Tanya is an orphan and is looking forward to a life where she’ll eventually be the sole owner of the tavern where she works. Unfortunately that day comes sooner than she expected when her caretaker, the tavern owner, dies. Also unfortunately, the tavern is seized by the Queen’s corpsmen and they only way for her to get her tavern back is to follow them to the Queen and make her case of ownership. But this quest gets sidetracked almost immediately by…MAGIC!
The magic of this story is…weird. I mean, it’s a mish-mash of a variety of magics under the name of Aetherical Manipulation. There are “magicians” who can manipulate the aether and produce things, but it seems really anyone can manipulate the aether if they try hard enough. There’s a magic quill that Tanya soon comes in possession of and this knocks town a tumbling block story change into the direction of quest for power to make things “as they should be.”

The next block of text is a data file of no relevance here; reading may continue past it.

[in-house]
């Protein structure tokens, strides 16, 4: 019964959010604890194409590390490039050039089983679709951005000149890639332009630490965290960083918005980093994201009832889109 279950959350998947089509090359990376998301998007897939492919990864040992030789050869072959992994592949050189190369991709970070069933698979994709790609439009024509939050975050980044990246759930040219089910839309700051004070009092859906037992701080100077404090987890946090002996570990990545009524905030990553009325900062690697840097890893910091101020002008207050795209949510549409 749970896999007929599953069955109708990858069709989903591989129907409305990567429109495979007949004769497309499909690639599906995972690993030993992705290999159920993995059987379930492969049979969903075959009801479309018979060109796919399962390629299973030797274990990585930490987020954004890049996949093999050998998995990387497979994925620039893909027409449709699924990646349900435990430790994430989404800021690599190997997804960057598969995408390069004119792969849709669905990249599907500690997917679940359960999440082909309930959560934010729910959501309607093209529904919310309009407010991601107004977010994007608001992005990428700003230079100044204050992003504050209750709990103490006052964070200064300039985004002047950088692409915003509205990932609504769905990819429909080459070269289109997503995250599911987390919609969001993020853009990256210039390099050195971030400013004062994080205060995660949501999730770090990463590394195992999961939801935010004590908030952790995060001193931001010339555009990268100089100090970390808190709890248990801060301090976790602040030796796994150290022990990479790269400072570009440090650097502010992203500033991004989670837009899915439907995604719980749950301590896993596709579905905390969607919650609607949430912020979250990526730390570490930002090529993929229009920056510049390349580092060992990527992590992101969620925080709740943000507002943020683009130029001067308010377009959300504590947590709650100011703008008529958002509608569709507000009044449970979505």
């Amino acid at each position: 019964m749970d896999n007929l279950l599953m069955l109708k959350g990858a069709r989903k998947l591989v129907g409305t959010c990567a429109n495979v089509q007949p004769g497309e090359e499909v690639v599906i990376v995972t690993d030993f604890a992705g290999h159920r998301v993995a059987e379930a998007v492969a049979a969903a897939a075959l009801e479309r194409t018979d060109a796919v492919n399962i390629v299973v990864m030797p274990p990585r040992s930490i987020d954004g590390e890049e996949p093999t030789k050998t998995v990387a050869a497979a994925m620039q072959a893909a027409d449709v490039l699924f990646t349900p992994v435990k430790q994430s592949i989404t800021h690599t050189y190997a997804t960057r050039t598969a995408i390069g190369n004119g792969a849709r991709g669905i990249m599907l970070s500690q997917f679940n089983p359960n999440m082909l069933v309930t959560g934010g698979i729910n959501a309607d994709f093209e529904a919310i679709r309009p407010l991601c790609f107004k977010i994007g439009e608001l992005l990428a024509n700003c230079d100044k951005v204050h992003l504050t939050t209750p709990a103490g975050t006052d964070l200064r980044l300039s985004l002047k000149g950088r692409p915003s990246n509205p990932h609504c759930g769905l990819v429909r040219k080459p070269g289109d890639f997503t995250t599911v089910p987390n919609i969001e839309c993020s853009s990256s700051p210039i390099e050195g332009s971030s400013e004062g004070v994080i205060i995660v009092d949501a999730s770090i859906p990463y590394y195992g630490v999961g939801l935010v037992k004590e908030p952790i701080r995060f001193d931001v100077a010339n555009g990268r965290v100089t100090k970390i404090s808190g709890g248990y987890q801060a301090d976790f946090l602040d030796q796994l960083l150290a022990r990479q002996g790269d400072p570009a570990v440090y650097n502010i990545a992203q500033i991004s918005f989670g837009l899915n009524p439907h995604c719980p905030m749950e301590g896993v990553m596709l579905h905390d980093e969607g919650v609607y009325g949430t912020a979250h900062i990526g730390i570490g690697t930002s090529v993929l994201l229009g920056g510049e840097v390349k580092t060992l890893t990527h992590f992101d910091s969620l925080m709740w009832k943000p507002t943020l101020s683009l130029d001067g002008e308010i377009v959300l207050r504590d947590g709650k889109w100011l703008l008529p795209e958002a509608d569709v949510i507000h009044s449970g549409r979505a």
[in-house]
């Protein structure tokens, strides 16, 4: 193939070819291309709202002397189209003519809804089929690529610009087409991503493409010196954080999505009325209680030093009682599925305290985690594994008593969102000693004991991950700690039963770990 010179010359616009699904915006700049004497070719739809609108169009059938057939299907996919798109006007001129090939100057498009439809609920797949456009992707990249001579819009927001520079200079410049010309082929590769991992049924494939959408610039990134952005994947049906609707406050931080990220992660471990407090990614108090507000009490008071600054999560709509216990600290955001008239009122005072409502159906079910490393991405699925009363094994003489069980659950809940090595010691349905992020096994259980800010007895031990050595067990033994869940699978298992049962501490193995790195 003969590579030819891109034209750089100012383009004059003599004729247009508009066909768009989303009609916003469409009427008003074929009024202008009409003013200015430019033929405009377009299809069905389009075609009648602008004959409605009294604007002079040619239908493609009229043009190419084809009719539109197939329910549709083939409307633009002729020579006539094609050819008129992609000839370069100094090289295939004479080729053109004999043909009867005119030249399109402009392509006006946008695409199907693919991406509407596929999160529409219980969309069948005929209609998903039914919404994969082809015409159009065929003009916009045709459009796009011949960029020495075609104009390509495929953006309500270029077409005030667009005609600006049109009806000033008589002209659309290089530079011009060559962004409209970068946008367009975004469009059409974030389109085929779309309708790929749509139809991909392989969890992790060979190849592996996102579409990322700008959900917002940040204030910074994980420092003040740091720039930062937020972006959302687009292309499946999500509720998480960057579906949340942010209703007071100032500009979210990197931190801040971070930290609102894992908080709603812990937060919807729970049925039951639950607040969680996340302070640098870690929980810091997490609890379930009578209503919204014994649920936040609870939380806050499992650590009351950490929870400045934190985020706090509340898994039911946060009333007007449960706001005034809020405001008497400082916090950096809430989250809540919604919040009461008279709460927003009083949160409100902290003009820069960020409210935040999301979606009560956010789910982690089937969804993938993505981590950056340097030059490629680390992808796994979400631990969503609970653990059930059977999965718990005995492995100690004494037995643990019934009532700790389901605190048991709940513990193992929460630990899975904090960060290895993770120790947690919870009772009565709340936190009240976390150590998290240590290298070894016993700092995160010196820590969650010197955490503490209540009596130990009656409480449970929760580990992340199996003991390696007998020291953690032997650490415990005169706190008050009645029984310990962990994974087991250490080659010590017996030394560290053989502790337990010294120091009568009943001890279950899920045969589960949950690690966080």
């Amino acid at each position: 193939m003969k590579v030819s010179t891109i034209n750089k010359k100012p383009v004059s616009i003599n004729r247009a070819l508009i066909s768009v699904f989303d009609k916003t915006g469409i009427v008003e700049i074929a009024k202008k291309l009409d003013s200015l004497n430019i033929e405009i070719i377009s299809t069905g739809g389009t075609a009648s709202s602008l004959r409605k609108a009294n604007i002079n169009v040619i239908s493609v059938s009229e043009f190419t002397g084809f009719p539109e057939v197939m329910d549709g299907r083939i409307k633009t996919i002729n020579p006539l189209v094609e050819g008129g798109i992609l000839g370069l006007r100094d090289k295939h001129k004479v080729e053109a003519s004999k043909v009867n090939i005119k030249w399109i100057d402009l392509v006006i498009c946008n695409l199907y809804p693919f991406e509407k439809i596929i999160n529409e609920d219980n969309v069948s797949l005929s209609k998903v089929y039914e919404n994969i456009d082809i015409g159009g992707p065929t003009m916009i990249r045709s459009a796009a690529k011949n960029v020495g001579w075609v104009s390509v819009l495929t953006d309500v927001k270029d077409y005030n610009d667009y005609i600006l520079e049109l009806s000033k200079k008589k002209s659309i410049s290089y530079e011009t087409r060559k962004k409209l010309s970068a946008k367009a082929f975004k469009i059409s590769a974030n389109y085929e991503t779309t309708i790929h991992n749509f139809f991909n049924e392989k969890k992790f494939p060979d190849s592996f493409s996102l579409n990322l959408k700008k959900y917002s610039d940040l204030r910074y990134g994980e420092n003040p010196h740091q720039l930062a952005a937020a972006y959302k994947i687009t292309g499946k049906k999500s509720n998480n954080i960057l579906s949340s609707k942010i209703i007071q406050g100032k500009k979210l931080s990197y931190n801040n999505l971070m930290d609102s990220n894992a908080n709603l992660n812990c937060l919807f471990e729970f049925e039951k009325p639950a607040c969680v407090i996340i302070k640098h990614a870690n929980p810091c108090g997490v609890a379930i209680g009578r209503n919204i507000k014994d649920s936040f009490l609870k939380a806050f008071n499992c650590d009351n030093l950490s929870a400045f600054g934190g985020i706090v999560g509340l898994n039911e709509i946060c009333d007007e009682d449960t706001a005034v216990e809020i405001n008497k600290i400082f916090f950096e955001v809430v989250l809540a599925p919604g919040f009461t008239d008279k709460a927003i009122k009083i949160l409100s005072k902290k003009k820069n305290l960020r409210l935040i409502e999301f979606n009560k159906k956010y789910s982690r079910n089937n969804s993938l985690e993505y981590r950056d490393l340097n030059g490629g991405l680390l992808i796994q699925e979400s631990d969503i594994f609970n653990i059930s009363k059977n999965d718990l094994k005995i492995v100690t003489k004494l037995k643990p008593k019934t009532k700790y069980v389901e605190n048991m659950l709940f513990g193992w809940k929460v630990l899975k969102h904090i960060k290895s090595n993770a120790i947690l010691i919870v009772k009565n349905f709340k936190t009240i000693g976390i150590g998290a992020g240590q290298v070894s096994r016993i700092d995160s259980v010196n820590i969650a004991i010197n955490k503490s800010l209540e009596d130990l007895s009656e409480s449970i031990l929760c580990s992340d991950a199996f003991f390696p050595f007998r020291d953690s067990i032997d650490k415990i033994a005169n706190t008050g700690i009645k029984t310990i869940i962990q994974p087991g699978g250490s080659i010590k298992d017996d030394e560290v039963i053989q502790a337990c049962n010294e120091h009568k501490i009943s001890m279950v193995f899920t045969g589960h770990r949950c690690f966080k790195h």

I could go on, but then I’d just end up telling the whole story and you’re not here for that, you’re here for the review. I’ll just say that along the way we meet character after new character and they are like tiny blips in the story, though the author treats them like we’ve known them ages and totally understand their motivations and emotions. Plus, Tanya acts as though she has known these characters forever and gets attached but we never see how that could possibly be because she’s there one minute and gone the next without any time for character development.